Let me also mention that in recent years there has been significant demand for technical assistance from central banks in Mediterranean countries. Several Eurosystem national central banks have responded with substantial programmes. To the extent that a coordinated effort by all Eurosystem national central banks may help to respond to further requests, the ECB will activate its task force of Eurosystem technical assistance experts to that end.
Let me conclude by thanking once again Governor Fazio and the staff of the Banca d'Italia for their generous contribution and precious cooperation in organising this seminar. The impressive surroundings of the Capodimonte Royal Palace have certainly provided a stunning backdrop to our meeting. Moreover, I would like to thank His Eminence, Cardinal Giordano of Naples, the Minister for European Affairs, Mr Buttiglione, Members of the Italian Parliament, the President of the Campania Region Mr Bassolino, Mayoress of Naples Ms. Russo Jervolino and all our distinguished guests for their participation at the opening session.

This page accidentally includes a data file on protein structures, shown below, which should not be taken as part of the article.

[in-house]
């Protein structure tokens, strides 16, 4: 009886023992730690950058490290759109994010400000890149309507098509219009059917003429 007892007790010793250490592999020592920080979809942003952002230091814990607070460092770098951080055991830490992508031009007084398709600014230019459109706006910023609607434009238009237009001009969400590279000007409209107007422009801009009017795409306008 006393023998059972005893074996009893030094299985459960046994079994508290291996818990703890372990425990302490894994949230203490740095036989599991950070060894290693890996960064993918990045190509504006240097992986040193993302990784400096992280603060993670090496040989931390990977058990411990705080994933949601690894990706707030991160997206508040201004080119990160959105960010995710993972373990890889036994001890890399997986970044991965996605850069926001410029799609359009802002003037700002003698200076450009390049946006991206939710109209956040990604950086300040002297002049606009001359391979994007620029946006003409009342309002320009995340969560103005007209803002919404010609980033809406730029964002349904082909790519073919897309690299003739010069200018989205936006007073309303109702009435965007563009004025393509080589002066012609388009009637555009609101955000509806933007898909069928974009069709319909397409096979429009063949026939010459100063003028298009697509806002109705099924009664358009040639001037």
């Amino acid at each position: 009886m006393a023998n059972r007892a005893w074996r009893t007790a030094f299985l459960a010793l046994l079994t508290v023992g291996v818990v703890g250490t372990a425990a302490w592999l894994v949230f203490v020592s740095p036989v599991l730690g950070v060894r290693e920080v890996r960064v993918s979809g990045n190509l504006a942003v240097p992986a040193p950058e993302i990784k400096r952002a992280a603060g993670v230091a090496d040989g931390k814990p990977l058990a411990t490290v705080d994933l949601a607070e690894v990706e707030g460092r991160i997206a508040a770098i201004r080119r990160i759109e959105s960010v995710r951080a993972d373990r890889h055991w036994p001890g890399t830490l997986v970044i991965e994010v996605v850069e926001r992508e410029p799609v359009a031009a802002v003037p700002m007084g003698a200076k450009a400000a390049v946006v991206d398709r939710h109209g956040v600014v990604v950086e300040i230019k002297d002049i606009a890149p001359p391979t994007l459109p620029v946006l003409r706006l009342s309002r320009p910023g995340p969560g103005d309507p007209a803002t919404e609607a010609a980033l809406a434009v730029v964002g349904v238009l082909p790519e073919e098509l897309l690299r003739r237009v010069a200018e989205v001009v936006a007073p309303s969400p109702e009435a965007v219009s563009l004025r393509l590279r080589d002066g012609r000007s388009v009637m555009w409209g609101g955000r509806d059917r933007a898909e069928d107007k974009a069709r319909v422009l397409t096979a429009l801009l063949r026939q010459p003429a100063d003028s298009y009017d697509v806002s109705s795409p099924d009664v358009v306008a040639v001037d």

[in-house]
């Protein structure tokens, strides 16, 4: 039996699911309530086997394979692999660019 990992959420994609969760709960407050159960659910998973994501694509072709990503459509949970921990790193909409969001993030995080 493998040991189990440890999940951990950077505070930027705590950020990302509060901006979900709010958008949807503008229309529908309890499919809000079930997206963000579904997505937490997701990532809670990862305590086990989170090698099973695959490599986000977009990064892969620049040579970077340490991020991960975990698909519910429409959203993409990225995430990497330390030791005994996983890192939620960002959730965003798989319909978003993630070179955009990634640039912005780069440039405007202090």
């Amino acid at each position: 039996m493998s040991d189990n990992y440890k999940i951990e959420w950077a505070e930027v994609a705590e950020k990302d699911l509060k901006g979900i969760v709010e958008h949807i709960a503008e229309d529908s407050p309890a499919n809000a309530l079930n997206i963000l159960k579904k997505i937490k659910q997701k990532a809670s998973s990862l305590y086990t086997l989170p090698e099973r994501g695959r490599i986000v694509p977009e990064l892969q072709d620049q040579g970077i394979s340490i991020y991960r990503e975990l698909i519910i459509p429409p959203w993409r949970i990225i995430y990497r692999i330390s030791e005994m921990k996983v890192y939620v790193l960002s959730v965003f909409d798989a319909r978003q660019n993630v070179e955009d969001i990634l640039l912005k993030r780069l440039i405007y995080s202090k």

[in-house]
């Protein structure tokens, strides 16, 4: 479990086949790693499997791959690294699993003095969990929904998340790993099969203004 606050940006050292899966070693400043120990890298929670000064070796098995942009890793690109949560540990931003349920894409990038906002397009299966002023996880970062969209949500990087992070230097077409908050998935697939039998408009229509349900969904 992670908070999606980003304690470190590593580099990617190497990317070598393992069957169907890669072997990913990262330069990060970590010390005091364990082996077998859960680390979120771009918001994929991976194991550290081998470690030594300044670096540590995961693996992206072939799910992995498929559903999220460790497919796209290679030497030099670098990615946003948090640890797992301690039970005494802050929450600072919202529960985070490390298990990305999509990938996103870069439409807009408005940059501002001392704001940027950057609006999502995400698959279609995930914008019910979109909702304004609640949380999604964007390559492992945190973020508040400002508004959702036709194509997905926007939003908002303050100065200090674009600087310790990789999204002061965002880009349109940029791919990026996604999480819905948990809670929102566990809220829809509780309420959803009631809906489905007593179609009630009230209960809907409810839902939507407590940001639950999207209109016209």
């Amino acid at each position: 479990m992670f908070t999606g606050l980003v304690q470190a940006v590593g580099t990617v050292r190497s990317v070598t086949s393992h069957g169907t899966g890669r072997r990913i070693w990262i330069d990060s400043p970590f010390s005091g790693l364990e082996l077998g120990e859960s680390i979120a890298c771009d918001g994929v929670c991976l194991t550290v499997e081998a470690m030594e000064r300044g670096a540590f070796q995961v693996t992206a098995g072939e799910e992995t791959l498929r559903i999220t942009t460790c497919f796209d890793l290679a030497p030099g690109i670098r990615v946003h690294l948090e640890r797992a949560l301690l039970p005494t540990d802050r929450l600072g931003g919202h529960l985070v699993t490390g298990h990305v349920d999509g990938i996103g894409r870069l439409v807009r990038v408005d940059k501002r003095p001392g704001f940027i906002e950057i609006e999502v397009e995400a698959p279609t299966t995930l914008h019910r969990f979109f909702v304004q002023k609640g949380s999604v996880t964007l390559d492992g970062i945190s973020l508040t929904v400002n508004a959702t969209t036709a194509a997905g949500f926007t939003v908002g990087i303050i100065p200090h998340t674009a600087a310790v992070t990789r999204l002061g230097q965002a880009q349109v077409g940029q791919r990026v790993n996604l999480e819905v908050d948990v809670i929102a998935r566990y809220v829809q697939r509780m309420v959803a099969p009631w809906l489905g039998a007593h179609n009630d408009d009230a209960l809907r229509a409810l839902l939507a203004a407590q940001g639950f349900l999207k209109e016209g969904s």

Finally, I would like to thank all participants, and in particular my colleagues from our Mediterranean partner countries, for coming to Naples and discussing with us issues of common interest. We all know that parts of this region are not free of tensions. Thus, your participation in today's meeting is a sign of professionalism to which I would like to pay particular tribute.